Purpose of this Site
In 1960, John Haynes OBE founded a publishing company which has published a very popular series of practical workshop manuals covering many models of car and motorcycle. Each manual contains detailed instructions accompanied by diagrams and photographs of a strip-down and rebuild of the vehicle in question and is aimed both at DIY-enthusiast owners and professional mechanics. Possession of a Haynes Manual does not in itself confer the expertise necessary to undertake the tasks it describes and many owners buy them mainly to improve their understanding of their vehicle.
Similarly, this site attempts to meet the needs both of those who simply wish to improve their understanding of revalidation and those who, for one reason or another, need to “lift the bonnet” on revalidation as it applies to ophthalmologists. This is particularly likely to be relevant to those who conduct appraisals of ophthalmologists and Responsible Officers, but it contains information which is also likely to be useful to ophthalmologists preparing for appraisal.
The site does not confer the skills necessary to conduct an appraisal of an ophthalmologist, but (recognising that appraisers may not always practise in the same specialty or sub-specialty as those they appraise) aims to help the appraiser understand the significance of the supporting information that an ophthalmologist is likely to bring to appraisal, and therefore assist in setting or reviewing appropriately challenging, but fair objectives for a Professional Development Plan (PDP).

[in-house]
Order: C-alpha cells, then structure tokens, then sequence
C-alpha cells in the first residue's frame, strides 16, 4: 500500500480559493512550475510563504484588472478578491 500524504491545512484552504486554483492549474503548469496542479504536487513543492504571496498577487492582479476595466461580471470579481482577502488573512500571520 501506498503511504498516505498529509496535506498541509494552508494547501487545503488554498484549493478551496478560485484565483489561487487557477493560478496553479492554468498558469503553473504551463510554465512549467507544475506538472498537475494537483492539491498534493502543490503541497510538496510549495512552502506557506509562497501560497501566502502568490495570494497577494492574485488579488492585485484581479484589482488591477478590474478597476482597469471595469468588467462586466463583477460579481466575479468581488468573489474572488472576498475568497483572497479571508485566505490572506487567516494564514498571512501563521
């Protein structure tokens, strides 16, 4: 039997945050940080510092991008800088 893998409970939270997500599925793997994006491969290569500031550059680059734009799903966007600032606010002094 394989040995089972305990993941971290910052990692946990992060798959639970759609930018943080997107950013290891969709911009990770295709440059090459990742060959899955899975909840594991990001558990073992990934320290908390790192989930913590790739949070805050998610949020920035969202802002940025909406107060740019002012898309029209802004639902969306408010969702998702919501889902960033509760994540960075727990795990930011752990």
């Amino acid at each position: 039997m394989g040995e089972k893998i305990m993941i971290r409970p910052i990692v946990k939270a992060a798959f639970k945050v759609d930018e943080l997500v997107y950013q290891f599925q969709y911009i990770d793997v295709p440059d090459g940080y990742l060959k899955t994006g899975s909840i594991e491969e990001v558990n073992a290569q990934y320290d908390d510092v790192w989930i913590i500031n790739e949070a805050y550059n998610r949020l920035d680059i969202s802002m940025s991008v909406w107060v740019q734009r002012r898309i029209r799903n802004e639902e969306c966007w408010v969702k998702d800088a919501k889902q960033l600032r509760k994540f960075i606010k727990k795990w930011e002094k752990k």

Ophthalmology covers a wide range of clinical practice and many fields of ophthalmology are evolving rapidly in response to advances in knowledge and technology. These developments shape the training of ophthalmologists, the scope of practice of trained ophthalmologists, the constitution of clinical teams and the definition of what is regarded as “current best practice”.